The Stretcher and Two Gods: The Gods and Monsters in “Percy Jackson and the Olympians” Episode 7

It’s the penultimate episode of Percy Jackson and the Olympians, and viewers finally get to meet two of the three big gods. From Hades and Poseidon’s surprise appearance, we also get to meet Cerberus the three headed dog, Procrustes ‘The Stretcher’, and Charon the boatmen.

Who is Charon?

Pronounced Care-On, this ferryman’s responsibility is to row the souls of the recently departed across the River Styx to find their place in the Underworld. Souls would be expected to pay a fee for their journey across. Should a soul be unable to pay the boatman’s price they risk spending centuries wandering in confusion along the shores of the Styx.

In Greek mythology Charon ferried the heroes Aeneas and Heracles to the underworld and back again. Historical evidence points to a belief that when people died, they would often have coins placed over their eyes. This is to help the soul who has passed pay Charon’s fee and find salvation in the afterlife.


Who is Cerberus?

What’s better than a nasty guard dog to protect against unwanted visitors or lost property? How about a dog that is as tall as the extinct wholly mammoths and has three heads instead of one. That’s who Cerberus is.

The three headed Rottweiler dog is the ultimate security system, and he is the last animal you would ever want to encounter because that means you are dead. Literally! This massive canine guard is watching over the entrance to the Underworld. He spends his days ensuring that the dead aren’t leaving their eternal resting place.

Who is Procrustes?

Often referred to as ‘The Stretcher’, Procrustes was a bandit from the Attica area in Greek Mythology. He was known for murdering travelers with his excessive hospitality. Whenever he would meet a traveler, Procrustes would invite the weary soul into his home and invite them to lay down on his bed to rest.

Procrustes would then tie up the unsuspecting person and would arrange to fit the doomed traveler to the bed. This would either involve stretching the occupant to meet the size of the bed or cut off any excess appendages that stuck out from the bed.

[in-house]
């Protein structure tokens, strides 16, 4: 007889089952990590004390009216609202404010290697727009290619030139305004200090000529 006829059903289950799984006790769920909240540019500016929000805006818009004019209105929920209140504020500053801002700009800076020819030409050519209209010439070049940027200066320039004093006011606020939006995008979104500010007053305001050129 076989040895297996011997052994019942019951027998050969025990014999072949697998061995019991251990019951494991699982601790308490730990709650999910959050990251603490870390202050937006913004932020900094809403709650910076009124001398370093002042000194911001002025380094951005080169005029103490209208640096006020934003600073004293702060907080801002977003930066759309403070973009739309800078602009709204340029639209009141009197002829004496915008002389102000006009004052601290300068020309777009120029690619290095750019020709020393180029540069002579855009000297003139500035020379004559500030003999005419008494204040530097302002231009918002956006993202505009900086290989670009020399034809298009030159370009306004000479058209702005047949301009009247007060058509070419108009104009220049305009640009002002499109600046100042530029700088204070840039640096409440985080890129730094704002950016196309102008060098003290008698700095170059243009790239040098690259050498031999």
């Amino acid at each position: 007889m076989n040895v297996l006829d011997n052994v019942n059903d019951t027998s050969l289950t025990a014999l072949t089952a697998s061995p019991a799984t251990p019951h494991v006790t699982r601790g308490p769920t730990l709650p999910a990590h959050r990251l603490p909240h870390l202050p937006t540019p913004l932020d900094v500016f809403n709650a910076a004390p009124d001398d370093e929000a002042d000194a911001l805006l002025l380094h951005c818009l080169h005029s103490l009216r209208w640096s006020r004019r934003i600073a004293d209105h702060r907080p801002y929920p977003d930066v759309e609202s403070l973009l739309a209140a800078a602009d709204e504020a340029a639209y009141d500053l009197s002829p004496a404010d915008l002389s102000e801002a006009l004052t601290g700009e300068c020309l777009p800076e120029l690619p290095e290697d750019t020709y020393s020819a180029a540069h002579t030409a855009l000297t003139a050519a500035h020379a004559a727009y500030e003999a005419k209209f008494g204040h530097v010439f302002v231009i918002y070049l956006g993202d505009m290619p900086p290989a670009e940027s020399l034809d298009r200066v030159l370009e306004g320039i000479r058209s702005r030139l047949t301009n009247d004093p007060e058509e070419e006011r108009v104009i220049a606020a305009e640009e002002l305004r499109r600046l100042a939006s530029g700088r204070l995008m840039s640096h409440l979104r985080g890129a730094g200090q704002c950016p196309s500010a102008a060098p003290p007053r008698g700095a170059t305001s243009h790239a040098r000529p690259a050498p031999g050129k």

Theseus would encounter ‘The Stretcher’ on his last adventure when he would end the reign of terror of Procrustes. Having duped Procrustes, Thesus was able to capture the murderer on his own bed and went on to behead and slice off the feet of the ravenous murderer.  

Who is Hades?

Hades was devoured upon his birth by his father Kronos. In the great upbringing brought upon by Zeus, Hades was freed from his dad’s stomach and joined in the war against his ghastly father.

After victory, the world was divided into three realms, Hades was awarded with the Underworld. Labeled as King of the Underworld, Hades would also become the god of the dead. Since he was beneath the earth, he would also become wealthy with the soil that nourished seeds as well as the mineral wealth found in the depths of the earth.

Lonely in the fields of death, Hades asked his brother for a wife. Zeus granted him Persephone, and knowing that she would object to the union, Zeus allowed her to be kidnapped. Demeter was furious at the loss of her daughter and threatened to destroy the earth if she wasn’t returned. Zeus relented, but Persephone had already eaten from one of Hades’ pomegranates which forced the goddess to return to the Underworld for a portion of the year.

Hades has a powerful helmet named the Helm of Darkness which would enable the god to be invisible. In Roman mythology, Hades is known as Pluto.

Who is Poseidon?

Poseidon is a brother of Zeus and Hades, and child of the Titan Kronos and Rhea. Unfortunately for Poseidon, he, like the rest of his siblings were swallowed whole at birth by Kronos and would not be set free until Zeus forced Kronos to vomit them up.

The rebirth of Poseidon and the other Greek gods led to a war with Kronos. The three brothers needed new weapons to defeat their father. This resulted in contracting the three Cyclopes to build Poseidon a magical trident, Zeus a thunderbolt, and Hades his Helm of Darkness. After victory the gods divided the world into their own controlled areas and Poseidon became the god of the sea.

The god of the sea would wield his trident to affect the earth. How powerful is the trident? Poseidon could cause earthquakes and storms so devastating that they would shake the earth, should he choose too. On Mount Olympus, Poseidon has a throne with the other powerful gods, but he makes his home not amongst the rest of the gods but in a palace in the ocean with his wife Amphitrite.

The name Poseidon means either ‘husband of the earth’ or ‘lord of the earth’. Poseidon is known for having many romantic relationships, including his tryst with Medusa.

In Roman mythology, Poseidon is known as Neptune.  

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Bill Gowsell
Bill Gowsell has loved all things Disney since his first family trip to Walt Disney World in 1984. Since he began writing for Laughing Place in 2014, Bill has specialized in covering the Rick Riordan literary universe, a retrospective of the Touchstone Pictures movie library, and a variety of other Disney related topics. When he is not spending time with his family, Bill can be found at the bottom of a lake . . . scuba diving